All witnesses attending courts martial, who shall refuse to be sworn, or being sworn shall refuse to give evidence or to answer all such questions as the court may legally demand of them, are liable, upon complaint made, to attachment in the court of queen’s bench in London or Dublin, or court of law elsewhere in her majesty's dominions, as laid down by the statute. In these cases courts of record immediately imprison (1) 4 Commentaries, 285. (2) Ib. 125.

(3) Mut. Act, Sec. 15.

Witnesses refusing to be sworn, or to answer a legal question,

may be attached ;

Court Martial.

the party for a contempt of court; but, where courts martial cannot enforce the attendance of witnesses, being civilians, except by attachment in the superior courts, it would not be advisable to proceed in a summary manner : if it were apprehended that the ends of justice were likely to be defeated in any particular case, by the obstinacy or perverseness of a witness, perhaps the best course would be to adjourn the proceedings and to lay a statement of the facts and circumstances of difficulty before competent authority for consideration and advice. An officer or military or soldier may be ordered into arrest or confine- be brought to ment, when charges may be preferred against him for contempt ;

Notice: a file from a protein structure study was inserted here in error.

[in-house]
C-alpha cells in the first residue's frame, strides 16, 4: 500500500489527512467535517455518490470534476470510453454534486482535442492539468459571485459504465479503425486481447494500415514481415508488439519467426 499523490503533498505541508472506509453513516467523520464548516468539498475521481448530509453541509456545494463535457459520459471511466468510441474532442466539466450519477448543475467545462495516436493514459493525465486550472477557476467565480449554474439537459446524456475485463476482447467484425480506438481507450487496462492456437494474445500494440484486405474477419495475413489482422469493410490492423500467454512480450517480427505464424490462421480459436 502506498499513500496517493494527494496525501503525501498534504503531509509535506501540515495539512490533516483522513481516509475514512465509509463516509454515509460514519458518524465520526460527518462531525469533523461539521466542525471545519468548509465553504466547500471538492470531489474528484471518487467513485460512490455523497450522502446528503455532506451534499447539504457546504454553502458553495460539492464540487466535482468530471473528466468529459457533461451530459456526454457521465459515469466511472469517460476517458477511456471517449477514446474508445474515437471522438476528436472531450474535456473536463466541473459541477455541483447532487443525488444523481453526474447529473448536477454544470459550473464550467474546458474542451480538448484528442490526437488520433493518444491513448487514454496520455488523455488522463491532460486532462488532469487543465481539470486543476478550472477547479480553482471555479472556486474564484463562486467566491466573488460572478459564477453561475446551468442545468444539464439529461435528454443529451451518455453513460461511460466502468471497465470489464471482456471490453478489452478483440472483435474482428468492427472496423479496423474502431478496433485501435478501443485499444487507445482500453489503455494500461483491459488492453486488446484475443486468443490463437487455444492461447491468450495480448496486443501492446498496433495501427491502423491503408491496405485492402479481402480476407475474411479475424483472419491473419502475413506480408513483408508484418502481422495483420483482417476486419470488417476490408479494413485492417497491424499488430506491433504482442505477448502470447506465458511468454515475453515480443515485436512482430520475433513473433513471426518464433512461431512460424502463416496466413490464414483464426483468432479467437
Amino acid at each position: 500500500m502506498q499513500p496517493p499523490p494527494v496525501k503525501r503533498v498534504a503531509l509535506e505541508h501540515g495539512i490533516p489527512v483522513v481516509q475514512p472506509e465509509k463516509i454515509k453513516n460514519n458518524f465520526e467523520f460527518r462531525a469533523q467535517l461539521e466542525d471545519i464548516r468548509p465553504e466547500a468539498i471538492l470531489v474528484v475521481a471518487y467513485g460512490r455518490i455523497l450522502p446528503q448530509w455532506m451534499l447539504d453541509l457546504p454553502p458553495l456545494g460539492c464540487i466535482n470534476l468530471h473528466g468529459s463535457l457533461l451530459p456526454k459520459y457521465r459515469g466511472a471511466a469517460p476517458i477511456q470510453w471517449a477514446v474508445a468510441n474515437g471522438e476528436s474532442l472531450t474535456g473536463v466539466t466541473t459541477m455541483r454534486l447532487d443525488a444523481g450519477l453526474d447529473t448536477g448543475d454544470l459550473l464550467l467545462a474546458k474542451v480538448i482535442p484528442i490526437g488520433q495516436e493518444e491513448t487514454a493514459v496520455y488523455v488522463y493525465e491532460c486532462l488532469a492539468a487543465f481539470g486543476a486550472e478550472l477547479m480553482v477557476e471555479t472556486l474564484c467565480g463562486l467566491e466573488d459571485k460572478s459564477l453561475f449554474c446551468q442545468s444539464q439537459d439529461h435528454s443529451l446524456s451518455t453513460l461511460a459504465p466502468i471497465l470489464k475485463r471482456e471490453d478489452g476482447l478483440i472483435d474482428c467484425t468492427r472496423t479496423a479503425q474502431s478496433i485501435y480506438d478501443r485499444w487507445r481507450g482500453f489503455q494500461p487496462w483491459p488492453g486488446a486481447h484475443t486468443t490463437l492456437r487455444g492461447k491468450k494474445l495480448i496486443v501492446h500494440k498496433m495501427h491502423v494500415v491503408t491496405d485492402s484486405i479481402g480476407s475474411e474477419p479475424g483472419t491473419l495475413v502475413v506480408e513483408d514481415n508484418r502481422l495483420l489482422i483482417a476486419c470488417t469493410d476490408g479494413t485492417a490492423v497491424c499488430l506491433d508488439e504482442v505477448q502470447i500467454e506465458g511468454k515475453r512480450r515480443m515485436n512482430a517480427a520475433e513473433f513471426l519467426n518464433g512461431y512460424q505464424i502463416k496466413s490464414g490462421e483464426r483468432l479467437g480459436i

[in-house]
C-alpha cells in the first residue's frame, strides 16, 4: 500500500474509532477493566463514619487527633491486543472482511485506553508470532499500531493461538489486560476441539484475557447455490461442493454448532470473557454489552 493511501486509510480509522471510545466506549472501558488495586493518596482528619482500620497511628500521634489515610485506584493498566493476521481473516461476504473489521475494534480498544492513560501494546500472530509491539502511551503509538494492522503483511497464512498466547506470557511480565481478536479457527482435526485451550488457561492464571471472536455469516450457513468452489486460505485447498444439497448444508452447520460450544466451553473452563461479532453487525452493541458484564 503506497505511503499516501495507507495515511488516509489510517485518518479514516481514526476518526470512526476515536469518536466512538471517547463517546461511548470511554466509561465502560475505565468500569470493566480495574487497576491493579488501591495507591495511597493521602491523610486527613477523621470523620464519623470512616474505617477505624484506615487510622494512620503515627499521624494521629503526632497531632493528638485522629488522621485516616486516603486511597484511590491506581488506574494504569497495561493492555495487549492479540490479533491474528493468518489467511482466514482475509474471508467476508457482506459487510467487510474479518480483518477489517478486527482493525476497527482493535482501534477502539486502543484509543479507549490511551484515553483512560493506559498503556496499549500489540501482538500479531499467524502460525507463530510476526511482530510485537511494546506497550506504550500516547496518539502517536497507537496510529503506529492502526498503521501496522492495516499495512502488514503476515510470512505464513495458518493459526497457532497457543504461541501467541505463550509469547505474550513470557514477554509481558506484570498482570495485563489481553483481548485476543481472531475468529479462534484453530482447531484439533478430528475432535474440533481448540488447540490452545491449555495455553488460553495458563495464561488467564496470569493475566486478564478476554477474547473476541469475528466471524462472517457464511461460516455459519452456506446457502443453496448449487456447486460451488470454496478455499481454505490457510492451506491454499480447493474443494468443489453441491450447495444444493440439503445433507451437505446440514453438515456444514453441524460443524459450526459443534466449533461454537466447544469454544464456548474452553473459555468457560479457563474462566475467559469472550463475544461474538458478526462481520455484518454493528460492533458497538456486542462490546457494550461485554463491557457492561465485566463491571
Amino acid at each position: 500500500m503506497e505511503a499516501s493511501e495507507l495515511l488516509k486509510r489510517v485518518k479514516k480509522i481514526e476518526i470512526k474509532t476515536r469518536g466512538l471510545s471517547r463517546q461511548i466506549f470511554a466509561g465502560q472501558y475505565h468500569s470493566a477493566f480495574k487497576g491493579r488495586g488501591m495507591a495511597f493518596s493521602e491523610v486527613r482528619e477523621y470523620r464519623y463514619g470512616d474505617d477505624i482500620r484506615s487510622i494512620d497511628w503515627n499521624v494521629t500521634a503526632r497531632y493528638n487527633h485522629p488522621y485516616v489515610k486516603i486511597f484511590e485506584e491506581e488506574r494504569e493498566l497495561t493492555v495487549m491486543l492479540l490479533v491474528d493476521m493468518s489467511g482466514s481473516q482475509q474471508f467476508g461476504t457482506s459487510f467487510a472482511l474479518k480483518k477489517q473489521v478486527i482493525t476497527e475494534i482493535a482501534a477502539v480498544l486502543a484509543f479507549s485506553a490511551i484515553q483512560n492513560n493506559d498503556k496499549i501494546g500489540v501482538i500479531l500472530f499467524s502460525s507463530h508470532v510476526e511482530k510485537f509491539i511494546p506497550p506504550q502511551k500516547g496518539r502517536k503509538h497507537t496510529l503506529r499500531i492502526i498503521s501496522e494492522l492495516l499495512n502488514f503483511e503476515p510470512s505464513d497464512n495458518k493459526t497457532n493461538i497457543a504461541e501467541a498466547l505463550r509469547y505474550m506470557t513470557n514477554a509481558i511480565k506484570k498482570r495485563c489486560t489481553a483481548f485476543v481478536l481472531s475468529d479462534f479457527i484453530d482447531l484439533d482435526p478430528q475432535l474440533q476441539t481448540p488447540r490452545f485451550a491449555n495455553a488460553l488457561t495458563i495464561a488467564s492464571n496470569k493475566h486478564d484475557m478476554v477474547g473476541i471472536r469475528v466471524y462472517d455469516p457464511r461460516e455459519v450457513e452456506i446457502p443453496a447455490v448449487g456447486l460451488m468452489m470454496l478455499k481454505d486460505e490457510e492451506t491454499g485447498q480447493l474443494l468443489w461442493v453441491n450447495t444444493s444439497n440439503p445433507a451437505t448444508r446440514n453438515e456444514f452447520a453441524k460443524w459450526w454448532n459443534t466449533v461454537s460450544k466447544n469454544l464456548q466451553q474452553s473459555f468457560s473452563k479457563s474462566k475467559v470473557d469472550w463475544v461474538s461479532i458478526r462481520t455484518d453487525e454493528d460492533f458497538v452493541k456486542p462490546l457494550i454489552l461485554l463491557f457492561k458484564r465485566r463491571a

or he may be tried for disobedience of the order directing him to attend and give evidence.

It may be observed that the liability of a witness Witnesses are to punishment, for refusing to answer, does not answer all simply arise from the disrespect which may be imagined to be involved in his declining to be guided by the opinion of the court, though doubtless if the question prove rightly admitted, and such as they may legally' demand, (and on this would turn the decision in all cases, such pertinacity would then constitute the essence of the contempt for which punishment would be awarded.

Witnesses taking a false oath before a court Perjury by martial, are guilty of perjury; and, on conviction punishable. in the superior courts of record, are liable to the penalties incidental thereto.”

A court martial may either order a witness Prevarication, at their bar, who may be subject to martial law zable bevat

(1) The privilege of witnesses in not answering will be again adverted to under that head.

(2) Mut. Act, Sec. 79.

Martial.

Opinion of
Mr. Tytler.

Opinion of
Sir Charles
Morgan.

and be guilty of prevarication, into arrest, and prefer charges for the offence; or such conduct may be notified in the proceedings, after judgment is recorded, for the information of the authority convening the court martial.